Fire Engines Hungry Beat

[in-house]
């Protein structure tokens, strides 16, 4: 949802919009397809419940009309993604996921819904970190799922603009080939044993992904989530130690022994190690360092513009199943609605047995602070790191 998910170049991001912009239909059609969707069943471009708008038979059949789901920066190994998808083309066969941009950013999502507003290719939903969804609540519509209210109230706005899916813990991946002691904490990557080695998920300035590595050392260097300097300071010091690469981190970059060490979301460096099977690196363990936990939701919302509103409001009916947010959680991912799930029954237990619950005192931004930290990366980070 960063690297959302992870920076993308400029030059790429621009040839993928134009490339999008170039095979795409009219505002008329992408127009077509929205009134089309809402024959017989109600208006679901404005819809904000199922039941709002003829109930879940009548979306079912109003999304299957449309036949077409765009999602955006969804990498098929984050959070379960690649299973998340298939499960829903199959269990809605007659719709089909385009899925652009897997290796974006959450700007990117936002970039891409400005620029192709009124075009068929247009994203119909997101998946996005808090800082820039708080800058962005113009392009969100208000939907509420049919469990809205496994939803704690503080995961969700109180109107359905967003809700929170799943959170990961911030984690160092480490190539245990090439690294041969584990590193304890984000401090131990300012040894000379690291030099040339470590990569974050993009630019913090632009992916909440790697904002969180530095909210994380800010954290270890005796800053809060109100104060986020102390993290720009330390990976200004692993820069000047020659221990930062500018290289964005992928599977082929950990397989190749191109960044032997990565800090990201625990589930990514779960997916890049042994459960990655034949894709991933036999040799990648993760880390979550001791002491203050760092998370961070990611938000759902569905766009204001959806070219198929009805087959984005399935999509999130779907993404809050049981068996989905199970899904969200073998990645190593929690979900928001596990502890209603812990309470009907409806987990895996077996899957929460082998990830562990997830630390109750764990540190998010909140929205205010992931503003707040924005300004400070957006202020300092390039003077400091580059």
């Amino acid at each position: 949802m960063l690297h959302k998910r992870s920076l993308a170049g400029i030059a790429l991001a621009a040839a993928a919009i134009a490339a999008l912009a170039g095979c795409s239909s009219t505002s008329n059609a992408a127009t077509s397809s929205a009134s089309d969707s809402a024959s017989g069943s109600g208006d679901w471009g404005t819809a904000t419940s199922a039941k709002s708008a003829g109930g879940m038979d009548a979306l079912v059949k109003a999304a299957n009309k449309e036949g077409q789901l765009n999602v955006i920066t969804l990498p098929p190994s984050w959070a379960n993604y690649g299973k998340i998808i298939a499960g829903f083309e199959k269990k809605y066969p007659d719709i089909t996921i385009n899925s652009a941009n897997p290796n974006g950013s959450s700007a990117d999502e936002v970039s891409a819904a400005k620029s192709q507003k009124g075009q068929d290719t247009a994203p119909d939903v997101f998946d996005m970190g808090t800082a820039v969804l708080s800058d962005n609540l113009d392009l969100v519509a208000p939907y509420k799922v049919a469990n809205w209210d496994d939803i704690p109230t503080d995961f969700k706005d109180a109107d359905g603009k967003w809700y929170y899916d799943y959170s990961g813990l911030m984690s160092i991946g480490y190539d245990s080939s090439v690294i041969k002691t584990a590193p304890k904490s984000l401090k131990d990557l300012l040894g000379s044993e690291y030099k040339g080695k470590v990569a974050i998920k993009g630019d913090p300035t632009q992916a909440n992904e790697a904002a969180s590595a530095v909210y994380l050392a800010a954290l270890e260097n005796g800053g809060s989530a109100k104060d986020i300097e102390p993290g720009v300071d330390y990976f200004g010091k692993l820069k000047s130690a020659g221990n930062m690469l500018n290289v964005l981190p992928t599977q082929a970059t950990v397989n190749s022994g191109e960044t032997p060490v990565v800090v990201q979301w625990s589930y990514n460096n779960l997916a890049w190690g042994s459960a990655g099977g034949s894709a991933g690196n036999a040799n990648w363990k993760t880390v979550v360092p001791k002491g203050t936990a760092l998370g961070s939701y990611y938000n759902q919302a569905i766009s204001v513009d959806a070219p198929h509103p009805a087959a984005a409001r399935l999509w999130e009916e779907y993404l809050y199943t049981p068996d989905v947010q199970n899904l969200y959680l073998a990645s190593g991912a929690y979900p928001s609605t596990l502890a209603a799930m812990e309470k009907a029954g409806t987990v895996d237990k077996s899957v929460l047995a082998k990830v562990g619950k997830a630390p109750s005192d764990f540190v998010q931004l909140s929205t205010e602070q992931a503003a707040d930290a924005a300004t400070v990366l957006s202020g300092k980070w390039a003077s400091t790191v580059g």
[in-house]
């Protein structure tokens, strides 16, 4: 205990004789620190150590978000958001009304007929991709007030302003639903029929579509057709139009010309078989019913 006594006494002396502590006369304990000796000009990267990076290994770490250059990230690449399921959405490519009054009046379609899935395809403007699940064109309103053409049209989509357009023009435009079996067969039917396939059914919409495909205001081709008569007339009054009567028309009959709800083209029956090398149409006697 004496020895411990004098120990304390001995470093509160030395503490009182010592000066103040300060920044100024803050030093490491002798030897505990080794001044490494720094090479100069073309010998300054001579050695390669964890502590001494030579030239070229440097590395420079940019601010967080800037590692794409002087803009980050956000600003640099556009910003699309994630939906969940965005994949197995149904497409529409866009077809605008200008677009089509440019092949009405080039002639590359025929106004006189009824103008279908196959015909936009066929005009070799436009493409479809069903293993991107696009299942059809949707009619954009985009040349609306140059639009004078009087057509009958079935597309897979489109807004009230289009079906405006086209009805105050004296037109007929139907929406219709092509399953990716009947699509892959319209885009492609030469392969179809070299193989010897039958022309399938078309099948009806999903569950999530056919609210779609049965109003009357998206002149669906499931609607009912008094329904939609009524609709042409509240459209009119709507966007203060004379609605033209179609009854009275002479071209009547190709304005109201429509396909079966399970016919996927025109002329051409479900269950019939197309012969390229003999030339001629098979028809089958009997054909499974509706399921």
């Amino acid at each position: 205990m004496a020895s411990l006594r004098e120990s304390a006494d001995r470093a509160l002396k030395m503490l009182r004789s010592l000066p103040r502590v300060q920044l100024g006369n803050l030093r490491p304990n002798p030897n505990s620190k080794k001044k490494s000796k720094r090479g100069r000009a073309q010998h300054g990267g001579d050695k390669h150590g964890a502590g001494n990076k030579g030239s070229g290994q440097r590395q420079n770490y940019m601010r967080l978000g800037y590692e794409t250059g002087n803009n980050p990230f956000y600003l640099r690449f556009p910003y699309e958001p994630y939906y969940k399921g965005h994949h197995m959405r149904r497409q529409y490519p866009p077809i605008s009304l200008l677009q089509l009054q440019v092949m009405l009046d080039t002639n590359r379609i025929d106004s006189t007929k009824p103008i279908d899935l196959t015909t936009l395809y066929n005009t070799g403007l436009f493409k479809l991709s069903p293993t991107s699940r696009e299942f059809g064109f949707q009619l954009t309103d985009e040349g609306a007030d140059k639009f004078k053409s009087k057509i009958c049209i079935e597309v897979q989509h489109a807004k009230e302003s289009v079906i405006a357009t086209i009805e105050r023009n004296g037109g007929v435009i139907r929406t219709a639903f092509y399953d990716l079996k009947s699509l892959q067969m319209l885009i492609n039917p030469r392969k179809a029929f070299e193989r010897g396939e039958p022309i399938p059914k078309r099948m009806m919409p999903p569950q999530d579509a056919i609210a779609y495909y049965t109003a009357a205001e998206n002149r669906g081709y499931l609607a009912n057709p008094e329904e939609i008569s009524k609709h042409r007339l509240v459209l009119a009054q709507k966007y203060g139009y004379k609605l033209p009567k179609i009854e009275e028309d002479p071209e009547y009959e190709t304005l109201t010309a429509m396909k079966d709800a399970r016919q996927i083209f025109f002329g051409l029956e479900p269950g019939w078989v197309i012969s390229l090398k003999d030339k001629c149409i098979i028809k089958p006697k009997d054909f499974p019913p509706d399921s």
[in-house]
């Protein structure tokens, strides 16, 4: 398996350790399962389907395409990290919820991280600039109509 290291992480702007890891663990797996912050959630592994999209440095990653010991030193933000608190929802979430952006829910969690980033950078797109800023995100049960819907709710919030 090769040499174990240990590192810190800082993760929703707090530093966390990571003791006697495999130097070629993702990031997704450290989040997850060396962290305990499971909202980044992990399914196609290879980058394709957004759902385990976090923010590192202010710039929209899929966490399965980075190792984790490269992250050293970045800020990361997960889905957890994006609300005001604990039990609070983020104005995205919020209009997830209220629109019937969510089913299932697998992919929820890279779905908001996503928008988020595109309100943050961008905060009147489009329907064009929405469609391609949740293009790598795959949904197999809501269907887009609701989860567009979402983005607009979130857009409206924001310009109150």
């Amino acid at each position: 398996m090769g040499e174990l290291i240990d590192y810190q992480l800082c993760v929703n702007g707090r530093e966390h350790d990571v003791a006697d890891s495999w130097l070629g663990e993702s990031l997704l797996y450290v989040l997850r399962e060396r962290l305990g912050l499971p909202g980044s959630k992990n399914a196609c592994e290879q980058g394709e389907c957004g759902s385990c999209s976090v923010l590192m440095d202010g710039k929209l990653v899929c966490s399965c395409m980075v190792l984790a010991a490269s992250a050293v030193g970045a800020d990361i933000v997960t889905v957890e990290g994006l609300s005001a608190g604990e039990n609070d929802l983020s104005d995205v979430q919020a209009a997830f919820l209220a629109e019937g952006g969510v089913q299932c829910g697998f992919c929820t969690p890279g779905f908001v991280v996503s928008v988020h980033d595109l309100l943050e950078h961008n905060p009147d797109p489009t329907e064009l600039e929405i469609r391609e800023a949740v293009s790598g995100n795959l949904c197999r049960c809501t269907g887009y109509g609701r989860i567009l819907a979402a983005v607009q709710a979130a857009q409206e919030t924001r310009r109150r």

Celebrated post-punk outfit Fire Engines left only a few singles and an album’s worth of material when they split in 1981, but what they lacked in quantity they made up for in quality, influencing the likes of virtually every important Scottish indie act and post-punk obsessed musician since. To prove their vitality, Domino reissued Codex Teenage Premonition, a compilation of live tracks and radio sessions two years back, and now Acute Records has followed with Hungry Beat. A far superior compilation to Domino’s rusted assortment of gratingly recorded lo-fi material, Acute has tracked down the band’s one and only album, 1981’s Lubricate Your Living Room, as well as tacked on the A- and B-sides of their three singles. Like with many reissues, you can hear the influence Fire Engines had on their followers, be it admitted fans like the Jesus & Mary Chain or an act like Love of Diagrams, who show their gratitude in every note they play. Debut single "Get Up and Use Me” encapsulates their fondness for detuned guitar riffage, which offsets Davy Henderson’s frantic hollering. For such an uncompromising bunch, Fire Engines could conceive ridiculously accessible pop songs like the new wave-leaning "Big Gold Dreams” and the infectious romp of "Candyskin.” Hungry Beat is a brilliantly realised compilation that, despite some occasional irregularities, feels like a proper album. Capped off by a 16-page booklet with photos and a Bob Last essay, it’s an essential tribute to a band that deserve more credit than they receive. (Acute)